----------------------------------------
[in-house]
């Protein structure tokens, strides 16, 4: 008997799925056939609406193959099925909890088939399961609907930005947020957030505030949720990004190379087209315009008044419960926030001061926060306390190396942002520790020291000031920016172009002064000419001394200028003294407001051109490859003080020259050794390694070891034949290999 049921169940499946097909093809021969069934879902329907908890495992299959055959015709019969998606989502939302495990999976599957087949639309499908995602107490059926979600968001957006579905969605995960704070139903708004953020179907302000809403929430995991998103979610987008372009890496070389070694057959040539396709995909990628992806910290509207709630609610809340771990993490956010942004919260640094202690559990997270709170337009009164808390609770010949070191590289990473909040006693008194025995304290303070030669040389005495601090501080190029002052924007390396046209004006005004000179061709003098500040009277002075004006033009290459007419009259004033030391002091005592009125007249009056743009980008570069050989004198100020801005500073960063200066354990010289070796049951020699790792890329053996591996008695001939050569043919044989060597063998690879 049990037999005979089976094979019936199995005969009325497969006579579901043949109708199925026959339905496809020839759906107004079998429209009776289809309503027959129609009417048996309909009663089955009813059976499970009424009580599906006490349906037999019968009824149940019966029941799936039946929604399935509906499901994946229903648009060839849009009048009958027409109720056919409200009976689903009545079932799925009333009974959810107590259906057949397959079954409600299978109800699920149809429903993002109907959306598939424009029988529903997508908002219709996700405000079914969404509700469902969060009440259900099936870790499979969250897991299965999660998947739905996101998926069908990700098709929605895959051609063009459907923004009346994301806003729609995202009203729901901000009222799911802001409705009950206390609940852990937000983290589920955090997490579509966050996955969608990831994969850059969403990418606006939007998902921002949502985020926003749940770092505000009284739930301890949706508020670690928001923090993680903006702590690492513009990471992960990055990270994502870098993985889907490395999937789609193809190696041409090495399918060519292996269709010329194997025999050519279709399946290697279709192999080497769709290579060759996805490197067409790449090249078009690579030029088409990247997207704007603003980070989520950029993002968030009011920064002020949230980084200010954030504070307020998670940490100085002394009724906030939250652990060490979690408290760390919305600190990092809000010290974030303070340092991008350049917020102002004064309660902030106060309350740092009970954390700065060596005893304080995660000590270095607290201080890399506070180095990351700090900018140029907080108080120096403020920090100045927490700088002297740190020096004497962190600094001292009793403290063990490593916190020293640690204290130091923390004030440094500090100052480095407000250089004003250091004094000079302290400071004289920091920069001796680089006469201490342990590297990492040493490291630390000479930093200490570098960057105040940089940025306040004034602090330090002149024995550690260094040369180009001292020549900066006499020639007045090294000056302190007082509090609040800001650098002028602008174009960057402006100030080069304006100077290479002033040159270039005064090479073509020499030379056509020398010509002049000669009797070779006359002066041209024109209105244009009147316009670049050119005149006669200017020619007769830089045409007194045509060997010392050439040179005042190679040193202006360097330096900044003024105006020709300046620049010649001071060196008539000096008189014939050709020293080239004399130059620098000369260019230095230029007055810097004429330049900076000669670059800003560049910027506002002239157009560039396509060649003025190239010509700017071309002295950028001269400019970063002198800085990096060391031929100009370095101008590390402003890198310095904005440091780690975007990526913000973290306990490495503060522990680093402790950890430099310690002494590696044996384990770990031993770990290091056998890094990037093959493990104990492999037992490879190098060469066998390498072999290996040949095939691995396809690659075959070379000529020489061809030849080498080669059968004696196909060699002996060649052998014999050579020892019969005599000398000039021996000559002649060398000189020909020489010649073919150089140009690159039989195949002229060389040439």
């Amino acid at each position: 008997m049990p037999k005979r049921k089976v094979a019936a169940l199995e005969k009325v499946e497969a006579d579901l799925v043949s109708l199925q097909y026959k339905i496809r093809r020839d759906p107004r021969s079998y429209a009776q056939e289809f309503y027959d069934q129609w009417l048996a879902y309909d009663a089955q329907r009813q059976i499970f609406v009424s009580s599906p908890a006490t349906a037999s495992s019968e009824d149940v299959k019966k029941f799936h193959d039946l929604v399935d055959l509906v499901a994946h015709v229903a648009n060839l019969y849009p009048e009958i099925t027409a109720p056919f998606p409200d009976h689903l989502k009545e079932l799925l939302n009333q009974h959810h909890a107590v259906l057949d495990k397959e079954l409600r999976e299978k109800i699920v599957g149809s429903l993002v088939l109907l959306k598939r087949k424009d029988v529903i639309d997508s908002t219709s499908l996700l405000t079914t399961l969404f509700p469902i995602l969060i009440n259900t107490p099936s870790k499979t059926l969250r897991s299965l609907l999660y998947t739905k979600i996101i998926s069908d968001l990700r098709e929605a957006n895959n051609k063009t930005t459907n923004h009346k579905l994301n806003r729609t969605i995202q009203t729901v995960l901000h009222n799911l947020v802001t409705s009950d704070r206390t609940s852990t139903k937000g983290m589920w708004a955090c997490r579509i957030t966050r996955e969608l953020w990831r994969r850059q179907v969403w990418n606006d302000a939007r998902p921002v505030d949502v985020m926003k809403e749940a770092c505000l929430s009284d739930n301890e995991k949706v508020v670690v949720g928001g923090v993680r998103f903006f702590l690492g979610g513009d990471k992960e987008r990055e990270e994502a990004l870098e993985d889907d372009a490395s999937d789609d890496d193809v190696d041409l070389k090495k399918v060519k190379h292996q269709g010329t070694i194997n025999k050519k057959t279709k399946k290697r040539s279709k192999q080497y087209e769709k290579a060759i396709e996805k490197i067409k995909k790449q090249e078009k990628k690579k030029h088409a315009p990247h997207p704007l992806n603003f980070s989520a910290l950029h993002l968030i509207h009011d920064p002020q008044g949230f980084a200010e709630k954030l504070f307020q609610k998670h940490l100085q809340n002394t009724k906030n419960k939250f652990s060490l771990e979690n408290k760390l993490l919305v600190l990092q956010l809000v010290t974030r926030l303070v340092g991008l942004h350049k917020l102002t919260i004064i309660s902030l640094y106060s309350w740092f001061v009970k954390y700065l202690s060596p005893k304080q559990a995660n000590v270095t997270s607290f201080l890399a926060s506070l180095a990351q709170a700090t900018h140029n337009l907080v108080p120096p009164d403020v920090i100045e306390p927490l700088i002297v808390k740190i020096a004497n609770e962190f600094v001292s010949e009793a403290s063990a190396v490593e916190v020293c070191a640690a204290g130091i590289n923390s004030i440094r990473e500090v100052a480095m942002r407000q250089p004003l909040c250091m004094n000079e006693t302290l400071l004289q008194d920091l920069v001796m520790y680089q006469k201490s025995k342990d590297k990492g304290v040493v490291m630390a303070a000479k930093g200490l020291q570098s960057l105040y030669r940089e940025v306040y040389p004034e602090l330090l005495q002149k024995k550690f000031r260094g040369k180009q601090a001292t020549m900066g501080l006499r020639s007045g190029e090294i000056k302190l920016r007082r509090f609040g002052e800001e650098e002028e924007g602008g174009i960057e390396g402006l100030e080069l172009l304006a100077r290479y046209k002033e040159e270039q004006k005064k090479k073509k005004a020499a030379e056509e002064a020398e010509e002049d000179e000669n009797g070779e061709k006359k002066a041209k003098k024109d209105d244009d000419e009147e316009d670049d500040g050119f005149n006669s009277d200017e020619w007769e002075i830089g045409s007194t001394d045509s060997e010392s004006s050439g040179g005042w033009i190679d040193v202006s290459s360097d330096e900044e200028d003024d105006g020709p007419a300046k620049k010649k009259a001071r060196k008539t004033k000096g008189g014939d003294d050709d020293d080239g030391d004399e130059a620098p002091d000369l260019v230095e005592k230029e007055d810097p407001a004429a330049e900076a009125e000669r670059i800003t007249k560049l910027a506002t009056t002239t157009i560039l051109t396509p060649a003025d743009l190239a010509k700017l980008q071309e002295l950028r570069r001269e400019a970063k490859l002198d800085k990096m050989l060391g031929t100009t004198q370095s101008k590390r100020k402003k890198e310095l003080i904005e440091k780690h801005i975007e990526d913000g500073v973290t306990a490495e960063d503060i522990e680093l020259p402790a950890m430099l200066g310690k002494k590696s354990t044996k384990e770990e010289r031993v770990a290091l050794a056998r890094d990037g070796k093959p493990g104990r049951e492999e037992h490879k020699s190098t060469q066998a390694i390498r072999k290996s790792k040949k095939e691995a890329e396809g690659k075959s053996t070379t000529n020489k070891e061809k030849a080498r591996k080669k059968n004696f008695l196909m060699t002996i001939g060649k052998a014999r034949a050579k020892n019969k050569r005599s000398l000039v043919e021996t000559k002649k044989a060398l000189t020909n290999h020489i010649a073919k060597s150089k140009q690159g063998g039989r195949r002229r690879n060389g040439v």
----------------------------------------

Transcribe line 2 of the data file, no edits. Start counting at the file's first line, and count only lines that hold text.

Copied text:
């Protein structure tokens, strides 16, 4: 008997799925056939609406193959099925909890088939399961609907930005947020957030505030949720990004190379087209315009008044419960926030001061926060306390190396942002520790020291000031920016172009002064000419001394200028003294407001051109490859003080020259050794390694070891034949290999 049921169940499946097909093809021969069934879902329907908890495992299959055959015709019969998606989502939302495990999976599957087949639309499908995602107490059926979600968001957006579905969605995960704070139903708004953020179907302000809403929430995991998103979610987008372009890496070389070694057959040539396709995909990628992806910290509207709630609610809340771990993490956010942004919260640094202690559990997270709170337009009164808390609770010949070191590289990473909040006693008194025995304290303070030669040389005495601090501080190029002052924007390396046209004006005004000179061709003098500040009277002075004006033009290459007419009259004033030391002091005592009125007249009056743009980008570069050989004198100020801005500073960063200066354990010289070796049951020699790792890329053996591996008695001939050569043919044989060597063998690879 049990037999005979089976094979019936199995005969009325497969006579579901043949109708199925026959339905496809020839759906107004079998429209009776289809309503027959129609009417048996309909009663089955009813059976499970009424009580599906006490349906037999019968009824149940019966029941799936039946929604399935509906499901994946229903648009060839849009009048009958027409109720056919409200009976689903009545079932799925009333009974959810107590259906057949397959079954409600299978109800699920149809429903993002109907959306598939424009029988529903997508908002219709996700405000079914969404509700469902969060009440259900099936870790499979969250897991299965999660998947739905996101998926069908990700098709929605895959051609063009459907923004009346994301806003729609995202009203729901901000009222799911802001409705009950206390609940852990937000983290589920955090997490579509966050996955969608990831994969850059969403990418606006939007998902921002949502985020926003749940770092505000009284739930301890949706508020670690928001923090993680903006702590690492513009990471992960990055990270994502870098993985889907490395999937789609193809190696041409090495399918060519292996269709010329194997025999050519279709399946290697279709192999080497769709290579060759996805490197067409790449090249078009690579030029088409990247997207704007603003980070989520950029993002968030009011920064002020949230980084200010954030504070307020998670940490100085002394009724906030939250652990060490979690408290760390919305600190990092809000010290974030303070340092991008350049917020102002004064309660902030106060309350740092009970954390700065060596005893304080995660000590270095607290201080890399506070180095990351700090900018140029907080108080120096403020920090100045927490700088002297740190020096004497962190600094001292009793403290063990490593916190020293640690204290130091923390004030440094500090100052480095407000250089004003250091004094000079302290400071004289920091920069001796680089006469201490342990590297990492040493490291630390000479930093200490570098960057105040940089940025306040004034602090330090002149024995550690260094040369180009001292020549900066006499020639007045090294000056302190007082509090609040800001650098002028602008174009960057402006100030080069304006100077290479002033040159270039005064090479073509020499030379056509020398010509002049000669009797070779006359002066041209024109209105244009009147316009670049050119005149006669200017020619007769830089045409007194045509060997010392050439040179005042190679040193202006360097330096900044003024105006020709300046620049010649001071060196008539000096008189014939050709020293080239004399130059620098000369260019230095230029007055810097004429330049900076000669670059800003560049910027506002002239157009560039396509060649003025190239010509700017071309002295950028001269400019970063002198800085990096060391031929100009370095101008590390402003890198310095904005440091780690975007990526913000973290306990490495503060522990680093402790950890430099310690002494590696044996384990770990031993770990290091056998890094990037093959493990104990492999037992490879190098060469066998390498072999290996040949095939691995396809690659075959070379000529020489061809030849080498080669059968004696196909060699002996060649052998014999050579020892019969005599000398000039021996000559002649060398000189020909020489010649073919150089140009690159039989195949002229060389040439």